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Discussion Starter · #3 ·
My children are 12, 10 (well, 11 in a few days <img alt="" class="inlineimg" src="http://www.mothering.com/discussions/images/smilies/thumb.gif" style="border:0px solid;" title="thumbs up">) and 7. We do have some routines that help, including getting everything ready the night before and using the crockpot for meals during the week. Dh is great about helping with housework, especially laundry. We also do the "Ten-Minute Tidy" with the kids to at least try and control the clutter. A deep clean and de-clutter would do wonders for keeping thigs under control, but I can't imagine where I'd find the time. Mostly, I'm just learning to lower my standards (this weekend, they're really, really low <img alt="" class="inlineimg" src="http://www.mothering.com/discussions/images/smilies/winky.gif" style="border:0px solid;" title="Wink"> )<br><br>
Mostly I think I'm concerned with making sure the kids' don't feel sort of emotionally abandoned. Dd1 and ds are old enough to understand why I'm going to school, and they do understand that studying is hard and takes time. I'm not sure, though, that they can accept the lack of time, especially since they've dealt with a lot of that since the birth of dd2 w/SN. Dd2 is just not in a place to understand. She wants mommy, and she doesn't understand why I'm home but can't play or cuddle. She's started crying at bedtime, something she's NEVER done before, and is also getting upset when I leave for work. It's hard for me to see her like that, and I have a lot of guilt about it.
 

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I just wanted to give you a <img alt="" class="inlineimg" src="http://www.mothering.com/discussions/images/smilies/hug.gif" style="border:0px solid;" title="hug"> and let you know that I try to get a bit of time each day to be silly with the kids and just laugh. The tension can get high here, too--my dh was in school, graduated, and now I'm in a graduate program, homeschooling one child, have two others (4 and 14 months). We don't do a lot of activities right now, because I just don't have the time (but we have a lot of homeschooling activities... so, maybe we do do a lot <img alt="" class="inlineimg" src="http://www.mothering.com/discussions/images/smilies/redface.gif" style="border:0px solid;" title="Embarrassment">).<br><br>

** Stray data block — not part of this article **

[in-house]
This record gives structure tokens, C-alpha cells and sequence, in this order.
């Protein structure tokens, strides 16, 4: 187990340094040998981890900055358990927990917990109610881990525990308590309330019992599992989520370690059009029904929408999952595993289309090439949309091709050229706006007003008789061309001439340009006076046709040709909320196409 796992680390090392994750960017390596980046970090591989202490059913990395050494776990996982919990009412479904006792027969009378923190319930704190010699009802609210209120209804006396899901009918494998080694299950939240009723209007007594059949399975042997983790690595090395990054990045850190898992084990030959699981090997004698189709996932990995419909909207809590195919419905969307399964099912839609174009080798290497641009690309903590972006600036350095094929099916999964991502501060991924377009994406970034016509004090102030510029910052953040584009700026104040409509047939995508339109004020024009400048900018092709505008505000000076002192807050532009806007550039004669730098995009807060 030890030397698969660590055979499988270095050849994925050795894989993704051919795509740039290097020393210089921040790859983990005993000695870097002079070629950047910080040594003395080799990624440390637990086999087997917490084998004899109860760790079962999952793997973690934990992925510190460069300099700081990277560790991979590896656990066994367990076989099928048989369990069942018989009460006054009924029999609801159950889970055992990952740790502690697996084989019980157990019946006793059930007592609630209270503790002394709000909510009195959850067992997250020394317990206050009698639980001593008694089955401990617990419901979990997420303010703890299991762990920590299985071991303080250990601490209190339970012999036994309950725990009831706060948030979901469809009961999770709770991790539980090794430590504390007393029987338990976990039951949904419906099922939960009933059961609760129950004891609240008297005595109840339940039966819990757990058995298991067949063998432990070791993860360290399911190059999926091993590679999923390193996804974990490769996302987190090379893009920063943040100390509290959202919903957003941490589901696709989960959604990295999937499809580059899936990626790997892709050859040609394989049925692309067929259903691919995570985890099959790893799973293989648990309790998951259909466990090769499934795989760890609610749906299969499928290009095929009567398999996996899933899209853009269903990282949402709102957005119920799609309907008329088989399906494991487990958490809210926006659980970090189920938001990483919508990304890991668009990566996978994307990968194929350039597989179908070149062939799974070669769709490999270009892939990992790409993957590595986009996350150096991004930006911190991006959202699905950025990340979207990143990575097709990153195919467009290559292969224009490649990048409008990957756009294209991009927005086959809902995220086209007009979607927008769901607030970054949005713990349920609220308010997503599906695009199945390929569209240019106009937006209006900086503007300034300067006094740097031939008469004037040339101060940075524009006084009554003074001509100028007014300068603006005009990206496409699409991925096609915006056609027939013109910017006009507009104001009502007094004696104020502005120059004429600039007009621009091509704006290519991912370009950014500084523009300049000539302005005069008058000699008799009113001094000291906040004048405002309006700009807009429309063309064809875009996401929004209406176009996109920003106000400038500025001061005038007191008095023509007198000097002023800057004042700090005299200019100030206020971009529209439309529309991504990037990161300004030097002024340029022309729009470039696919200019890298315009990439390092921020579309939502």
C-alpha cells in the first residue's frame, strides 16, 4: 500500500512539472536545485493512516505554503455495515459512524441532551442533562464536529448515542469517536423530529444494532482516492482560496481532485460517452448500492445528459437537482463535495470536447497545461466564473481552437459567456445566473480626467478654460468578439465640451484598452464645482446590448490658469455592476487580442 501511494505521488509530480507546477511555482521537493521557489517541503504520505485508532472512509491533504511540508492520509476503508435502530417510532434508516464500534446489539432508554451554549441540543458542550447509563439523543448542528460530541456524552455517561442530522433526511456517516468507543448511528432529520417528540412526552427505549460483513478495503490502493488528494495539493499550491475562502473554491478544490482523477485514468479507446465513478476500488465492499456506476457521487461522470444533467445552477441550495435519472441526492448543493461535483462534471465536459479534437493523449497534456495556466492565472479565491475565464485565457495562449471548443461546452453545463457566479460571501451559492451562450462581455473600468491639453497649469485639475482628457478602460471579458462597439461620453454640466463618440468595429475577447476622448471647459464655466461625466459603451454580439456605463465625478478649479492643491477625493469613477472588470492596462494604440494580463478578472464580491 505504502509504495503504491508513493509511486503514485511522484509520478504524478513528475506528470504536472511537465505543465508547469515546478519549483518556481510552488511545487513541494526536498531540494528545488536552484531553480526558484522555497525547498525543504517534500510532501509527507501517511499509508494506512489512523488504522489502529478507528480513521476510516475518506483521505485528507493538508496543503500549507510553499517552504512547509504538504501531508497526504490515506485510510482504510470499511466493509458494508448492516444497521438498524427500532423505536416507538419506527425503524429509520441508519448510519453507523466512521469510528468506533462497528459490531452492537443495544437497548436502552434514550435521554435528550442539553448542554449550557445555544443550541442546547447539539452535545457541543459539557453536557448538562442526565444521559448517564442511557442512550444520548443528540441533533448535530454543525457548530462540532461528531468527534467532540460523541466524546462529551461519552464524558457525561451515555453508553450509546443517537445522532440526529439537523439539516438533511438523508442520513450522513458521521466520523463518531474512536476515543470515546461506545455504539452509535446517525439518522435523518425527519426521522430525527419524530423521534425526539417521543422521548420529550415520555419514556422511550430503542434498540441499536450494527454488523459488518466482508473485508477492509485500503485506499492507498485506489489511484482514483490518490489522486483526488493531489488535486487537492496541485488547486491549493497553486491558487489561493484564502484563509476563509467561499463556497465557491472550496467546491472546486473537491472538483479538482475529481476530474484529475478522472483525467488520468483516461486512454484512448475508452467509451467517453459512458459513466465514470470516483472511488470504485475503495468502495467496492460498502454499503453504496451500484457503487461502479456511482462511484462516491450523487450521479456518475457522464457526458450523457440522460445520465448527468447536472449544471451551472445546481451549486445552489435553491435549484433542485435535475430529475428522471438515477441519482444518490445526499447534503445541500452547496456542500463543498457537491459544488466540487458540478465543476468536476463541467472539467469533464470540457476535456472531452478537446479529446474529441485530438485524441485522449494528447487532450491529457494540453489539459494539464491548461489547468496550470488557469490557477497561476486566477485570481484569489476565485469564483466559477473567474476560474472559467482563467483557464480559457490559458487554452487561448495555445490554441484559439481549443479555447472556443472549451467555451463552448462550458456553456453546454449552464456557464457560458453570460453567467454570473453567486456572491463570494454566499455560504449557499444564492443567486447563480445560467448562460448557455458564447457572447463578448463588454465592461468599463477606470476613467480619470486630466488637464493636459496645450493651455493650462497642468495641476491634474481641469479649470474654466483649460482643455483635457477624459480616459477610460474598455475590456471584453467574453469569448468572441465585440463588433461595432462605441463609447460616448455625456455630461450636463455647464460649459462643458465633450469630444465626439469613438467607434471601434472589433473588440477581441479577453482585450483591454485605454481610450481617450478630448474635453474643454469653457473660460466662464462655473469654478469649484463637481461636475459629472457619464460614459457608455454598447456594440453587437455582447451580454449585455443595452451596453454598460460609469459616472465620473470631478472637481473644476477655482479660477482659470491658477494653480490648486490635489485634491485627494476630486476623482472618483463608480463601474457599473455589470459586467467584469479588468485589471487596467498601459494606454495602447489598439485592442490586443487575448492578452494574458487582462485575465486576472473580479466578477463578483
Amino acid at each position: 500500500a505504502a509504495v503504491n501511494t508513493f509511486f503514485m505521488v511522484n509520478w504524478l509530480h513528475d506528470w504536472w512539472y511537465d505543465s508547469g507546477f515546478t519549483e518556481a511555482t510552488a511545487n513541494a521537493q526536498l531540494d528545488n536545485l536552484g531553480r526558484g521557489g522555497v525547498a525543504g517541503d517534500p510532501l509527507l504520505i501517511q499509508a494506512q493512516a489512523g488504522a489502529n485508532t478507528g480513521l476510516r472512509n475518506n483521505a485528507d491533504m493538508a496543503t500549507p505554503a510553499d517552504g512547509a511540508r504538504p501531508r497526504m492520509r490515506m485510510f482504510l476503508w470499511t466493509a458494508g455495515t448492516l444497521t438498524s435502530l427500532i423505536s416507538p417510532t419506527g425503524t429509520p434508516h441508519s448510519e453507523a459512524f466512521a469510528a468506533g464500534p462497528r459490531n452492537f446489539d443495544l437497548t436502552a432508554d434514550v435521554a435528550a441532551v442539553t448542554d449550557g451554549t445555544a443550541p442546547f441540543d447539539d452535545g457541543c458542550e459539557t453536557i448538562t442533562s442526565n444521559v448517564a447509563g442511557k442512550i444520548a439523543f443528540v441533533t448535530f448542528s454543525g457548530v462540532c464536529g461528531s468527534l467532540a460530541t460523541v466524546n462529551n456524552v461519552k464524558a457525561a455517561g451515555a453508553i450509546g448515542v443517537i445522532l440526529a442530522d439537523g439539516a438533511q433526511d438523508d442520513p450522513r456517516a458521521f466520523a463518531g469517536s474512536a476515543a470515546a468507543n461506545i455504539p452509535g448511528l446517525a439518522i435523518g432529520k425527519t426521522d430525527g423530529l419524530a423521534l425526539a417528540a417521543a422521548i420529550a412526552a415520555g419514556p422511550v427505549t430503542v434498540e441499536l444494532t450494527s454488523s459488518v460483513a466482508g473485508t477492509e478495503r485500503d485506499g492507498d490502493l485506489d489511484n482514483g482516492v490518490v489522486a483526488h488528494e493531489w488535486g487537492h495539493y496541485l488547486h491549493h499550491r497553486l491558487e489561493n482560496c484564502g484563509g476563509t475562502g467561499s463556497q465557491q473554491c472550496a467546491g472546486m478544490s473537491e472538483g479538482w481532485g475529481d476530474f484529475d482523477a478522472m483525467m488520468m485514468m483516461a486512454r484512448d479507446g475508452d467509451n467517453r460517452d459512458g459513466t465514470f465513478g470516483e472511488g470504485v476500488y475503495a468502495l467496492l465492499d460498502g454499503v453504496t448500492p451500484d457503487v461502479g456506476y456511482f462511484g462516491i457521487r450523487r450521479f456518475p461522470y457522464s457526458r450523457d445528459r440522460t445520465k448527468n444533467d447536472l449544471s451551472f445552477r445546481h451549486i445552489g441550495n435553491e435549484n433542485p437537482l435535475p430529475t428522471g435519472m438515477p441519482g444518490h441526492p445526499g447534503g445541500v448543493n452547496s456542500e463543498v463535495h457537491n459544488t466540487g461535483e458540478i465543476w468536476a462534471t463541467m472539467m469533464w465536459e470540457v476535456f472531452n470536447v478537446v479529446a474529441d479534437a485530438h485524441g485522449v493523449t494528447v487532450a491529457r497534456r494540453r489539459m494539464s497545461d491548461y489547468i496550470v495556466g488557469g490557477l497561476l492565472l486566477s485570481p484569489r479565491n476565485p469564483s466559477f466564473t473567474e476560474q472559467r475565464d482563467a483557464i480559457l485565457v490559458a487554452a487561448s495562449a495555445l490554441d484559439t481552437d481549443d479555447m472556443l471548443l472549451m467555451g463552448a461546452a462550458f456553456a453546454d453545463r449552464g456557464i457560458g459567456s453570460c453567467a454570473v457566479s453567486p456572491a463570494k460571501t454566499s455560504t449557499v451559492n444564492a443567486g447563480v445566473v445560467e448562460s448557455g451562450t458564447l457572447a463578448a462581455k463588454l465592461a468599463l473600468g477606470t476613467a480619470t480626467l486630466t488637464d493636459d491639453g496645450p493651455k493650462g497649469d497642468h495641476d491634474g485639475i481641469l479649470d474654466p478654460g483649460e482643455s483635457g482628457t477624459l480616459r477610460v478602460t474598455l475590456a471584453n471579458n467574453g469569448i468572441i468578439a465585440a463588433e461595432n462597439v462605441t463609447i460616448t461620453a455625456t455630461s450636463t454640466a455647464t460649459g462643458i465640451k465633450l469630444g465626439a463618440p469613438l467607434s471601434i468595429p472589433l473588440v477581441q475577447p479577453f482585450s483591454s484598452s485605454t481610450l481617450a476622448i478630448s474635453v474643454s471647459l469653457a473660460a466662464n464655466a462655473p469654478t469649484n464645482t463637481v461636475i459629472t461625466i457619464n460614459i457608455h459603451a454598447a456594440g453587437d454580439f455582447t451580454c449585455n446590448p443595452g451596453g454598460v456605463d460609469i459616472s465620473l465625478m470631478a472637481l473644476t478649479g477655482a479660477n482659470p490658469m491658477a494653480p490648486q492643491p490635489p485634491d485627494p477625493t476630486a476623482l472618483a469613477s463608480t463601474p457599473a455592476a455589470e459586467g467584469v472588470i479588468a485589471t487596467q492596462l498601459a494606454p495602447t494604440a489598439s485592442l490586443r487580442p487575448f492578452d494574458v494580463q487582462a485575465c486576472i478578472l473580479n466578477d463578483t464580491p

I'm thinking of finding a mother's helper to come play with the kids so I can get some stuff done and not be a stress case... and have a refreshing face and someone older just to play with!<br><br>
I'm looking forward to how others handle the stress--I have to get out of here (go to a café or the library) and work at least every other day otherwise I go crazy with stress over school. <img alt="" class="inlineimg" src="http://www.mothering.com/discussions/images/smilies/redface.gif" style="border:0px solid;" title="Embarrassment">
 

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It sounds like you can't realistically do everything that you're doing and also have a workable family life. Could you hire household help to clean and do the laundry, perhaps some basic cooking as well? How about a mother's helper too to drive the kids to some of the activities so you can stay home and get your work done before the kids get home, so you can spend time with them after their activities?<br><br>
You need to find a way to carve out time every day when you are focused on the kids, and can relax and enjoy your family life. I find I need to make sure I spend a couple of hours every weekday that are focused only on talking/hanging out with my kids. And we need to spend time together every weekend, being together as a family. Not just hanging around the house, but actually going and doing something meaningful, even if it's playing cards or cooking together, or going to browse at a bookstore and then have dessert at a restaurant.<br><br>
As the saying goes, you can have it all, but not all at once.